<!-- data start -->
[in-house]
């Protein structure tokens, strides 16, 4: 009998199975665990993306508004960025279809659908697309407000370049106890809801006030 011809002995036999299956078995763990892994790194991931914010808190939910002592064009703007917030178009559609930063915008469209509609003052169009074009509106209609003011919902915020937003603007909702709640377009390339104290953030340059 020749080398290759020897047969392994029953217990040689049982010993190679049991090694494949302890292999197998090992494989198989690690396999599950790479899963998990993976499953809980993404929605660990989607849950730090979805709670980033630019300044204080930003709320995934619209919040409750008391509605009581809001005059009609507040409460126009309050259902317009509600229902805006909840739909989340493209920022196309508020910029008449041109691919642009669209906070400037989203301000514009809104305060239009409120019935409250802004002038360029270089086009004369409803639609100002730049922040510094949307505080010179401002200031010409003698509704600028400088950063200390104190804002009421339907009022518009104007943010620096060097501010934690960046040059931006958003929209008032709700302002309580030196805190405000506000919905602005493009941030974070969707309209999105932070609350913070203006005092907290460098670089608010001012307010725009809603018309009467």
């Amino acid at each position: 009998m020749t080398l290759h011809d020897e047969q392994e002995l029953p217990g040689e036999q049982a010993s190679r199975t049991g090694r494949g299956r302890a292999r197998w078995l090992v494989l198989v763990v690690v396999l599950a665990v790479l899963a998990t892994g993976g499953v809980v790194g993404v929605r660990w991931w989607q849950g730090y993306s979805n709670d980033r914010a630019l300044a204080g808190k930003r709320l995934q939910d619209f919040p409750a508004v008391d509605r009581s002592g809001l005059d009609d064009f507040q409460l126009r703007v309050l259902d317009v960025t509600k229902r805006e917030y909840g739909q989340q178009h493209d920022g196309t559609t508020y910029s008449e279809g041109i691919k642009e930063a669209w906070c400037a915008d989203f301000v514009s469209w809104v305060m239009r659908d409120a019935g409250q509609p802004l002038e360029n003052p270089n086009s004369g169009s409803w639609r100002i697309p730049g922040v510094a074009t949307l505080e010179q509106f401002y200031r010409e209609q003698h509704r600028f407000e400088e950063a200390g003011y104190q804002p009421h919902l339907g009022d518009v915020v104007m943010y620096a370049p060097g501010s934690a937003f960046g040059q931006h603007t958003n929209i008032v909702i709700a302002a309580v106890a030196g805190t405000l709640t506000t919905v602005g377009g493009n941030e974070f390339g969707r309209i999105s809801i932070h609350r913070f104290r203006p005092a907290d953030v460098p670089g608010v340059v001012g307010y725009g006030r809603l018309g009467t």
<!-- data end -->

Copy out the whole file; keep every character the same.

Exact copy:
[in-house]
């Protein structure tokens, strides 16, 4: 009998199975665990993306508004960025279809659908697309407000370049106890809801006030 011809002995036999299956078995763990892994790194991931914010808190939910002592064009703007917030178009559609930063915008469209509609003052169009074009509106209609003011919902915020937003603007909702709640377009390339104290953030340059 020749080398290759020897047969392994029953217990040689049982010993190679049991090694494949302890292999197998090992494989198989690690396999599950790479899963998990993976499953809980993404929605660990989607849950730090979805709670980033630019300044204080930003709320995934619209919040409750008391509605009581809001005059009609507040409460126009309050259902317009509600229902805006909840739909989340493209920022196309508020910029008449041109691919642009669209906070400037989203301000514009809104305060239009409120019935409250802004002038360029270089086009004369409803639609100002730049922040510094949307505080010179401002200031010409003698509704600028400088950063200390104190804002009421339907009022518009104007943010620096060097501010934690960046040059931006958003929209008032709700302002309580030196805190405000506000919905602005493009941030974070969707309209999105932070609350913070203006005092907290460098670089608010001012307010725009809603018309009467």
């Amino acid at each position: 009998m020749t080398l290759h011809d020897e047969q392994e002995l029953p217990g040689e036999q049982a010993s190679r199975t049991g090694r494949g299956r302890a292999r197998w078995l090992v494989l198989v763990v690690v396999l599950a665990v790479l899963a998990t892994g993976g499953v809980v790194g993404v929605r660990w991931w989607q849950g730090y993306s979805n709670d980033r914010a630019l300044a204080g808190k930003r709320l995934q939910d619209f919040p409750a508004v008391d509605r009581s002592g809001l005059d009609d064009f507040q409460l126009r703007v309050l259902d317009v960025t509600k229902r805006e917030y909840g739909q989340q178009h493209d920022g196309t559609t508020y910029s008449e279809g041109i691919k642009e930063a669209w906070c400037a915008d989203f301000v514009s469209w809104v305060m239009r659908d409120a019935g409250q509609p802004l002038e360029n003052p270089n086009s004369g169009s409803w639609r100002i697309p730049g922040v510094a074009t949307l505080e010179q509106f401002y200031r010409e209609q003698h509704r600028f407000e400088e950063a200390g003011y104190q804002p009421h919902l339907g009022d518009v915020v104007m943010y620096a370049p060097g501010s934690a937003f960046g040059q931006h603007t958003n929209i008032v909702i709700a302002a309580v106890a030196g805190t405000l709640t506000t919905v602005g377009g493009n941030e974070f390339g969707r309209i999105s809801i932070h609350r913070f104290r203006p005092a907290d953030v460098p670089g608010v340059v001012g307010y725009g006030r809603l018309g009467t």